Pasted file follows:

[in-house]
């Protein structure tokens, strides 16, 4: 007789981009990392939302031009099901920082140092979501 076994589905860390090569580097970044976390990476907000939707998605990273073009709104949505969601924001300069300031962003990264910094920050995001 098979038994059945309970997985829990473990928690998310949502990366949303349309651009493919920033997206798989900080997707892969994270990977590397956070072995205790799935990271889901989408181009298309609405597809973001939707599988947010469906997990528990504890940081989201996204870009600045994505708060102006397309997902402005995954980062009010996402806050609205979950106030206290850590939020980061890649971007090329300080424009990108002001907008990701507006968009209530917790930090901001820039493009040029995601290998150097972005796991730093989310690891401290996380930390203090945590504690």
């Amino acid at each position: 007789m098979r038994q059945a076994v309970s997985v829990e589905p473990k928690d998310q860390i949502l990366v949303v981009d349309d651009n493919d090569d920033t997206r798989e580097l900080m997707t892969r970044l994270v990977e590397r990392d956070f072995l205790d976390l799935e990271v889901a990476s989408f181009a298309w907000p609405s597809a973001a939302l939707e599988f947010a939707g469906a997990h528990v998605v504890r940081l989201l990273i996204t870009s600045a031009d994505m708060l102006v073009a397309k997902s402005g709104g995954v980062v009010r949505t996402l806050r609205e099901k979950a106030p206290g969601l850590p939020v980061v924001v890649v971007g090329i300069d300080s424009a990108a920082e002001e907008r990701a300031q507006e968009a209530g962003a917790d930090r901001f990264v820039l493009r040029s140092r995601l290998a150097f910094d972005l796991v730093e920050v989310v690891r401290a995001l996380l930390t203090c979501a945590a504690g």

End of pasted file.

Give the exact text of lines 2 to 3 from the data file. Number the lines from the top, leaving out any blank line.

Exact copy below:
């Protein structure tokens, strides 16, 4: 007789981009990392939302031009099901920082140092979501 076994589905860390090569580097970044976390990476907000939707998605990273073009709104949505969601924001300069300031962003990264910094920050995001 098979038994059945309970997985829990473990928690998310949502990366949303349309651009493919920033997206798989900080997707892969994270990977590397956070072995205790799935990271889901989408181009298309609405597809973001939707599988947010469906997990528990504890940081989201996204870009600045994505708060102006397309997902402005995954980062009010996402806050609205979950106030206290850590939020980061890649971007090329300080424009990108002001907008990701507006968009209530917790930090901001820039493009040029995601290998150097972005796991730093989310690891401290996380930390203090945590504690």
């Amino acid at each position: 007789m098979r038994q059945a076994v309970s997985v829990e589905p473990k928690d998310q860390i949502l990366v949303v981009d349309d651009n493919d090569d920033t997206r798989e580097l900080m997707t892969r970044l994270v990977e590397r990392d956070f072995l205790d976390l799935e990271v889901a990476s989408f181009a298309w907000p609405s597809a973001a939302l939707e599988f947010a939707g469906a997990h528990v998605v504890r940081l989201l990273i996204t870009s600045a031009d994505m708060l102006v073009a397309k997902s402005g709104g995954v980062v009010r949505t996402l806050r609205e099901k979950a106030p206290g969601l850590p939020v980061v924001v890649v971007g090329i300069d300080s424009a990108a920082e002001e907008r990701a300031q507006e968009a209530g962003a917790d930090r901001f990264v820039l493009r040029s140092r995601l290998a150097f910094d972005l796991v730093e920050v989310v690891r401290a995001l996380l930390t203090c979501a945590a504690g």